Arriving in Chicago was exhilarating. We’d spent two weeks on the road, in mostly small towns, and before that 18 months in the low-rise, chilled, southern-style city of DC. It had been a while since we’d been in a proper city, walking at that proper city pace, dodging other pedestrians in the deep corridors between glass skyscrapers. As soon as we arrived we realized we liked it better than New York – just as much excitement, but less attitude.

We arrived with a list of places to see and pizza to try – this was tourism Chicago style. Many of our recommendations came from the new friends we’d met at the New Belgium and Great Divide Breweries, who turned out to live in Chicago. Others were from a friend who had done a pizza tour when she had visited – I guess the same one Brown Bear Travels wrote about last week:

However, we only had one night and a day before our flight home, so this was to be a bit of a flying visit.

As time was at a premium we stayed in Chicago downtown district known as the Loop, in the ultra-modern, very urban Central Loop Hotel. I imagine that, to some, the convenient and compact rooms could seem a bit small, but we’re Londoners at heart, and we were only using the room for sleeping. We could walk everywhere we wanted to go, just using the metro to get to the airport.

By the time we arrived we were pretty exhausted, but we decided on a quick walk around, followed by cocktails at Palmer house and pizza at Giordanos. I was very excited to see the Chicago ‘L’, especially its actual ‘El’evated parts (for info on the correct terminology see the Chicago Tribune)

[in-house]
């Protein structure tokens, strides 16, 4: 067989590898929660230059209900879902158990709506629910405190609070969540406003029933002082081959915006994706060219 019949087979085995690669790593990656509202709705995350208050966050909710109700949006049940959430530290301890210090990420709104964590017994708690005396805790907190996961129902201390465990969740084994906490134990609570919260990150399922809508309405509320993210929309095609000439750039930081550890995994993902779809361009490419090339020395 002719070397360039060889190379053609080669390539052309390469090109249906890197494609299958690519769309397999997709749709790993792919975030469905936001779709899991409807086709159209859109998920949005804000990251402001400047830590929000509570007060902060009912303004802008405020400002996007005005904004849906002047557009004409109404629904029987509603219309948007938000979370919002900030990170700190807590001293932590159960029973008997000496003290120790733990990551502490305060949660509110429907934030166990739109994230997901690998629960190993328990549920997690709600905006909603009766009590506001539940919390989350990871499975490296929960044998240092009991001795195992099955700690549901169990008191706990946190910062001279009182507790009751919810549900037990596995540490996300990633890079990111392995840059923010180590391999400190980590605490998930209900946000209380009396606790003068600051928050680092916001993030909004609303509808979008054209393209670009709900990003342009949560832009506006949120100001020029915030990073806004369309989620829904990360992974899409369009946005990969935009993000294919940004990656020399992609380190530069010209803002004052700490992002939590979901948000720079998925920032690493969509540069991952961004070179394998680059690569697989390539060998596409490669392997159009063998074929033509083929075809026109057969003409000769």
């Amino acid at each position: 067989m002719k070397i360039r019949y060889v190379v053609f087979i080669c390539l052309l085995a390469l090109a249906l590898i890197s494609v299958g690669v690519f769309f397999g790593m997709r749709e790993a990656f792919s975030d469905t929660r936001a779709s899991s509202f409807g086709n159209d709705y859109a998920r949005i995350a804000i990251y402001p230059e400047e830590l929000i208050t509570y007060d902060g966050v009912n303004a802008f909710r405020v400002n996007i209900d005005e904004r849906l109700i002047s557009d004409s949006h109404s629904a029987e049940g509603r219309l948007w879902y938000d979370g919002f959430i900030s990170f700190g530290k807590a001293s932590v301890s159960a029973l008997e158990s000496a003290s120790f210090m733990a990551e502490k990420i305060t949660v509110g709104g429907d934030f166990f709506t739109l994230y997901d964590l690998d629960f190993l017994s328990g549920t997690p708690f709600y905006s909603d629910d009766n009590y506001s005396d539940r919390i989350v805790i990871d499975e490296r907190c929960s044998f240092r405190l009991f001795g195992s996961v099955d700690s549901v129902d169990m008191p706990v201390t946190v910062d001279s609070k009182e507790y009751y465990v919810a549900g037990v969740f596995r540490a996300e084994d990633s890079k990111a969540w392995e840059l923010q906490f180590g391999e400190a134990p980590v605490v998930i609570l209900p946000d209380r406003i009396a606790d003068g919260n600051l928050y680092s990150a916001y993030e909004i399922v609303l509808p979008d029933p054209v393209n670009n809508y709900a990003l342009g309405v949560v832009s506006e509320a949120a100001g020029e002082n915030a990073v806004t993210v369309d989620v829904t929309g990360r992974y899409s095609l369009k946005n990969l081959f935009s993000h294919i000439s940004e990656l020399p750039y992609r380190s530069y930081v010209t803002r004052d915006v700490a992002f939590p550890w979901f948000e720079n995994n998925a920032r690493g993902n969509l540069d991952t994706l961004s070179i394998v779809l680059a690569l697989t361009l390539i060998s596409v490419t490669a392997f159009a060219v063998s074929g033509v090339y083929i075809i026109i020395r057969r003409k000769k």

The ‘L’ – I kept thinking of scenes from The French Connection

The Palmer House is one of Chicago’s oldest hotels (its first incarnation was built in 1871, but the current building dates from the 1920s, and its been a Hilton since the forties). Its main claim to fame is a beautiful lobby ceiling, which you can see while enjoying a cocktail at their extensive bar.


The cocktails were less impressive, but they certainly helped with the exhaustion. There was definitely something nice about spending too much money at a cocktail bar at the end of our long roadtrip through western wildernesses and small-town America. It was a far cry from the local bars of Greybull…

Giordano’s in the Loop did not immediately fill us with joy. It was a bit of a tourist trap, and we were discouraged from buying wine due to the extortionate prices being charged for bottles. However, the deep-dish pizza exceeded my expectations. I think I only tried deep dish in the UK once – one of those frozen ones, probably ‘Chicago Town’. I remember we accidentally burnt it, so the overly sweet tomato sauce had a bitter edge to it, and the dough was hard and tasteless. This was completely different, with delicious sauce and plenty of cheese at the base.


Our second day in Chicago dawned grey, chilly and threatening rain. Still we didn’t let that stop us exploring the lake front and Millennium park; in fact we quite enjoyed the edge on Chicago’s famous breeze. The city looked really great from the lakeside, and we imagined how much fun it might be to live in this city, especially during the summer months. By the time we got to the children’s park we’d almost decided to move to the city and start a family!